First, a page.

|Type of publication: ||Straipsnis / Article
||Author(s): ||Margus, Ott
||Title: ||Chinese refreshment for contemporary political thought: wúwéi, care, and democracy
||Is part of: ||International journal of areas studies, 2013, vol. 8, iss. 1, p. 37-51
||Keywords: ||Wúwéi;Democracy;Care;Confucianism;Daoism;Political thought
||Abstract: ||In my paper I bring out two topics from the ancient Chinese political philosophy. (1) Non-action (wúwéi) that was required from the ruler in the Legalist and Huang-Lao tradition (e.g. Han Feizi, Huainanzi) and was incorporated into the mainstream of political philosophy (e.g. Confucian Dong Zhongshu); (2) care of the people and especially of the needy, that is also required from the ruler, and was stressed mainly in the Mohist and Confucian traditions. From these two ideas I hope to get some “refreshment” for our contemporary political philosophy, and I consider them as logical extensions of democracy. On the other hand, I argue also that the traditional conception of non-acting ruler in the Legalist context should be modified with the Western ideas of the separation of powers and transparency of government; and even that this modification would be more consequent and realistic also in terms of the original Chinese idea itself.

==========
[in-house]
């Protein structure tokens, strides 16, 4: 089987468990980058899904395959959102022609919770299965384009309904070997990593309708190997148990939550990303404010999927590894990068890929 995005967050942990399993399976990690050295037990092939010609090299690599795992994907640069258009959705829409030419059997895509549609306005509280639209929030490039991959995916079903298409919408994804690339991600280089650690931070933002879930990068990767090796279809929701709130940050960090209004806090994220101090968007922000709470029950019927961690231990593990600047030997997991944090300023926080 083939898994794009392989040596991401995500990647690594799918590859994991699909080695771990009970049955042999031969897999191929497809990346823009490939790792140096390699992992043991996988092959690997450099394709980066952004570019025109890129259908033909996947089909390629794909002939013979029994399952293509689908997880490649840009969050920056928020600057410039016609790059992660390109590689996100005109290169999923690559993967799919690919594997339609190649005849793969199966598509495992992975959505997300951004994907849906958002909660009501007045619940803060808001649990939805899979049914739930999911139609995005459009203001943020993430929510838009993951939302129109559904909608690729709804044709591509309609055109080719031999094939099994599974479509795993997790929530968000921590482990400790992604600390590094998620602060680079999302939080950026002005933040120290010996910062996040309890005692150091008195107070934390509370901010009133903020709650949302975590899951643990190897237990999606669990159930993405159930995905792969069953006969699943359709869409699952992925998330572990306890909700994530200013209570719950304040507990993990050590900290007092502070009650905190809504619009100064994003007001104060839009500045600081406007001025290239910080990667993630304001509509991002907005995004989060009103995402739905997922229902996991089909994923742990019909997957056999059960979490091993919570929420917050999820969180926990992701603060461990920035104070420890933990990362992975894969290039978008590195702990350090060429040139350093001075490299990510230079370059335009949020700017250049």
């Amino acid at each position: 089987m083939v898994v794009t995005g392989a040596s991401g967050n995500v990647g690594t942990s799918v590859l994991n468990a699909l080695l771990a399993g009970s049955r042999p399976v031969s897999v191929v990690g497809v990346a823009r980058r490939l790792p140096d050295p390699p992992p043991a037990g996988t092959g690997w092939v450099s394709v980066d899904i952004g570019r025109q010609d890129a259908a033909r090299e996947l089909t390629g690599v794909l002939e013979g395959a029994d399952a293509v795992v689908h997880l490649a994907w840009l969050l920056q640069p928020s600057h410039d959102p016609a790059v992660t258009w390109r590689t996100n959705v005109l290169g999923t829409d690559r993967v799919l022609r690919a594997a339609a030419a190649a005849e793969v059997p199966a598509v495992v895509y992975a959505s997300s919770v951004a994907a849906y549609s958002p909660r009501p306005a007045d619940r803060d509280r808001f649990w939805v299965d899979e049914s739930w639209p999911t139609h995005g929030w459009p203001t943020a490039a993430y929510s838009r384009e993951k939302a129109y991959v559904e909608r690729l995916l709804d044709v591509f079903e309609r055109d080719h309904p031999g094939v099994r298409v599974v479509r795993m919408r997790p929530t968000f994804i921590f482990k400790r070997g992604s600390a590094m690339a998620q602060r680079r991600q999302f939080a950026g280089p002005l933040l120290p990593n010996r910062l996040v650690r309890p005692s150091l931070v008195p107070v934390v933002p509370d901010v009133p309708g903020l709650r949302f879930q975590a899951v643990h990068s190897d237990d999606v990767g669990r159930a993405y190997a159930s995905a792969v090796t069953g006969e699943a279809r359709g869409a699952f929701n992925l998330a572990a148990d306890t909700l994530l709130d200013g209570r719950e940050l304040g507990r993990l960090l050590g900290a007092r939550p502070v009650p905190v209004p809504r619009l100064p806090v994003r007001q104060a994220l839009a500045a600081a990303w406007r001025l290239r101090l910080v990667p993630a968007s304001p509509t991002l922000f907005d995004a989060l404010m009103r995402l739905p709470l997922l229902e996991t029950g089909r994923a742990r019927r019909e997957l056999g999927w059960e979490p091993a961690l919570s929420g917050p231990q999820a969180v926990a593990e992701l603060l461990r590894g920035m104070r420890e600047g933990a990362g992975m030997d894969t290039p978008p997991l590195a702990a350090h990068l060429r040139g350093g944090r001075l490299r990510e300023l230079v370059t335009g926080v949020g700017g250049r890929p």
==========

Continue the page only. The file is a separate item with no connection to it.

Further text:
|Appears in Collections:||International Journal of Area Studies 2013, vol. 8, iss. 1|